The Center For American Progress Staff Was Shocked After Neera Tanden Named The Anonymous Harassment Victim In An All-Staff Meeting

The meeting comes after BuzzFeed News reported on allegations of sexual harassment and retaliation against those who reported at the progressive organization. “People audibly gasped when she did that.”

Two days after BuzzFeed News unveiled allegations of sexual harassment and retaliation at one of the nation’s top liberal think tanks, the Center for American Progress's president, Neera Tanden, met with staff to restore confidence in the organization’s ability to handle the issue and ensure that employees feel safe.

But during the meeting Wednesday afternoon, Tanden named the anonymous victim at the center that story — a revelation that a CAP spokesperson said was unintentional — and what began as a tense meeting became what three staffers in the room described as a textbook example of the organization’s failures to appropriately handle sexual harassment cases.

"There is literally one thing you cannot do in this meeting and that is out the victim and Neera did it multiple times...It also destroys whatever small level of confidence in the system remained," one CAP employee who was in the room said in a text to BuzzFeed News. “As a manager I don't know how I can tell staff to trust the system when the head of the organization just outed the victim in front of the entire organization. It is impossible to trust her.”

“Neera lost the organization today,” another CAP employee who was in the meeting said. “There was so much angst in that room. She outed the victim, and the subtext of every question was a lack of confidence in her leadership and ability to create trust within the organization.”

In a statement to BuzzFeed News, a CAP spokesperson said that Tanden "unintentionally said the complainant’s first name in the meeting today, and immediately and profusely apologized for it."

“She feels awful that it happened and that the victim’s negative experience was compounded; she also expressed that the victim’s actions in coming forward were courageous. Neera’s horror was very evident in the meeting,” the spokesperson said.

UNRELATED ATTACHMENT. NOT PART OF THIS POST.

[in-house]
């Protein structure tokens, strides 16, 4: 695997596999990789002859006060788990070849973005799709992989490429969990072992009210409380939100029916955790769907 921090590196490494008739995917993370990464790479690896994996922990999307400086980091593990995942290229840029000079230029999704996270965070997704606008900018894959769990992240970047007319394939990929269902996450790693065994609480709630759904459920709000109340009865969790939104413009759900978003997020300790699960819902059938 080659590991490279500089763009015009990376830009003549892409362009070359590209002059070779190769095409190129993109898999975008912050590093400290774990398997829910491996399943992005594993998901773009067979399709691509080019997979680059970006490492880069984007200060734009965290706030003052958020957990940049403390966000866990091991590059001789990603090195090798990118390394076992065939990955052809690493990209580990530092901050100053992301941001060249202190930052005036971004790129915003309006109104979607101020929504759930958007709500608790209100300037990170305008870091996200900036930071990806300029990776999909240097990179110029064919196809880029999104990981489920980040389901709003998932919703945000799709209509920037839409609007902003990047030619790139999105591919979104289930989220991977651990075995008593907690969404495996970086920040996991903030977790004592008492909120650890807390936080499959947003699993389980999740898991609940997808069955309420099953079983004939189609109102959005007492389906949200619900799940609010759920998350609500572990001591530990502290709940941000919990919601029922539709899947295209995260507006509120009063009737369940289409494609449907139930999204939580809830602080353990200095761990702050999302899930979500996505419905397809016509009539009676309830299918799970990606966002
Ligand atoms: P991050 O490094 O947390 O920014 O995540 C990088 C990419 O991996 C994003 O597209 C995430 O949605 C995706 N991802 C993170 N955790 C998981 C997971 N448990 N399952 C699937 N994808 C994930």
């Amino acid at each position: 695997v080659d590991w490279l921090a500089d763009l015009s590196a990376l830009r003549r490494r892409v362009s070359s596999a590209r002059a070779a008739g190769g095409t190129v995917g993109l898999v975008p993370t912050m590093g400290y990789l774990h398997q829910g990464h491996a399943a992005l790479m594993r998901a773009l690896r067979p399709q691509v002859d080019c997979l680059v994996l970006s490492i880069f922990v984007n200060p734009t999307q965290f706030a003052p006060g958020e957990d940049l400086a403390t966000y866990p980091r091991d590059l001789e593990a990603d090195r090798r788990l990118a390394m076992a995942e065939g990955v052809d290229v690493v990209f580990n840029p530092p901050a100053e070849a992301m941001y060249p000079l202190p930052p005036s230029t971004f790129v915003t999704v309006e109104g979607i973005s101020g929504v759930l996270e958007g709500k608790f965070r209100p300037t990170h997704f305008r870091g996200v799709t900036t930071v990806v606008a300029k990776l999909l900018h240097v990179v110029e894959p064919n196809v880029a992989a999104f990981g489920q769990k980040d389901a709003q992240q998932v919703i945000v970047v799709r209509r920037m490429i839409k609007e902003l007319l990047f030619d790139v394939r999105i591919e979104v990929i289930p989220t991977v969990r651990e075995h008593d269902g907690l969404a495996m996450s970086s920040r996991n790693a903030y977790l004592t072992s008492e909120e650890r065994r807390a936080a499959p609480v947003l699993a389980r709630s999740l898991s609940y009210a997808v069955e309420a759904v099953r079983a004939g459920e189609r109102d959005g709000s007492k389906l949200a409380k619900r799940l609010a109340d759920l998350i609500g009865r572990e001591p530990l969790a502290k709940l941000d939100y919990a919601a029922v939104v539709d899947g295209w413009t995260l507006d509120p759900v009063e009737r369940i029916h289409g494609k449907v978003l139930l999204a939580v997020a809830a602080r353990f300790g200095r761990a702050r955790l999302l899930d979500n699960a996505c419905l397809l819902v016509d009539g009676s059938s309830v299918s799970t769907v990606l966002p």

Wednesday’s meeting comes after BuzzFeed News released a story on Monday night outlining allegations of sexual harassment and retaliation against those who reported it at CAP in 2016, as well as concerns raised by employees and the employee union at the time that the situation was mishandled by top CAP officials. CAP's spokesperson said the meeting was "just the beginning of conversations we are going to have internally to address questions and answer concerns."

At the center of that story is a woman, whom BuzzFeed News identified only as Mary (part of her formal name) in order to protect her privacy, who reported to CAP in 2016 that she had received several unwanted sexual text messages from Benton Strong, then a manager on her team.

Mary told BuzzFeed News that she was not asked for her permission to have her name used in the meeting on Wednesday. Mary added that she had not been contacted by Tanden or other managers at CAP about her report since BuzzFeed News began talking with CAP about the story on April 5. However, after BuzzFeed News tweeted this detail, Tanden emailed Mary to apologize Wednesday evening.

In an email announcing the all-staff meeting on Tuesday evening, Tanden apologized, saying that she was “deeply sorry” that any staffer had “felt unsupported” when bringing allegations of harassment to officials at the organization and that Wednesday’s meeting would be an opportunity to have an “open and frank” conversation about those issues. “At the end of the day the most important thing is that our staff feel safe, supported, and listened to. That that didn’t happen is something that is on me to rectify for the future,” she wrote.

According to a recording of the meeting obtained by BuzzFeed News, Tanden opened the meeting with a similar message, telling staff she felt “terribly” that some former employees had felt unheard and retaliated against when they reported issues of sexual harassment at CAP. She also announced that individual teams would be having similar conversations about harassment and other issues at CAP in the near future.